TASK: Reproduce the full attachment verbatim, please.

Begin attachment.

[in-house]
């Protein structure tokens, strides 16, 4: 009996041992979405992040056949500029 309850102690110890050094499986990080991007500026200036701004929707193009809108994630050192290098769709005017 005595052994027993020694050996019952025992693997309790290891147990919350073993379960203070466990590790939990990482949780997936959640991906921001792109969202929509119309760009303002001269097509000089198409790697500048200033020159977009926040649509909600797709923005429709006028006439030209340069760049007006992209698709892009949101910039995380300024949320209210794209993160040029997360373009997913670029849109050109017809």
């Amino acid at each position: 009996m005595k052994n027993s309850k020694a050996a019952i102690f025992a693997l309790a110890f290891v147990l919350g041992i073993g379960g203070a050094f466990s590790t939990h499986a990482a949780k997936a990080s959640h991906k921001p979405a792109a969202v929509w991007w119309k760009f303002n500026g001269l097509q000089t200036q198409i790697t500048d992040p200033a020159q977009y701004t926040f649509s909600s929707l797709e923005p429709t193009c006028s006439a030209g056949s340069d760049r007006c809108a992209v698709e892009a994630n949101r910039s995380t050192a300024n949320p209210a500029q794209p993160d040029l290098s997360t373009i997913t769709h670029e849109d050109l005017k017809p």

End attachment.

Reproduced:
[in-house]
């Protein structure tokens, strides 16, 4: 009996041992979405992040056949500029 309850102690110890050094499986990080991007500026200036701004929707193009809108994630050192290098769709005017 005595052994027993020694050996019952025992693997309790290891147990919350073993379960203070466990590790939990990482949780997936959640991906921001792109969202929509119309760009303002001269097509000089198409790697500048200033020159977009926040649509909600797709923005429709006028006439030209340069760049007006992209698709892009949101910039995380300024949320209210794209993160040029997360373009997913670029849109050109017809």
């Amino acid at each position: 009996m005595k052994n027993s309850k020694a050996a019952i102690f025992a693997l309790a110890f290891v147990l919350g041992i073993g379960g203070a050094f466990s590790t939990h499986a990482a949780k997936a990080s959640h991906k921001p979405a792109a969202v929509w991007w119309k760009f303002n500026g001269l097509q000089t200036q198409i790697t500048d992040p200033a020159q977009y701004t926040f649509s909600s929707l797709e923005p429709t193009c006028s006439a030209g056949s340069d760049r007006c809108a992209v698709e892009a994630n949101r910039s995380t050192a300024n949320p209210a500029q794209p993160d040029l290098s997360t373009i997913t769709h670029e849109d050109l005017k017809p």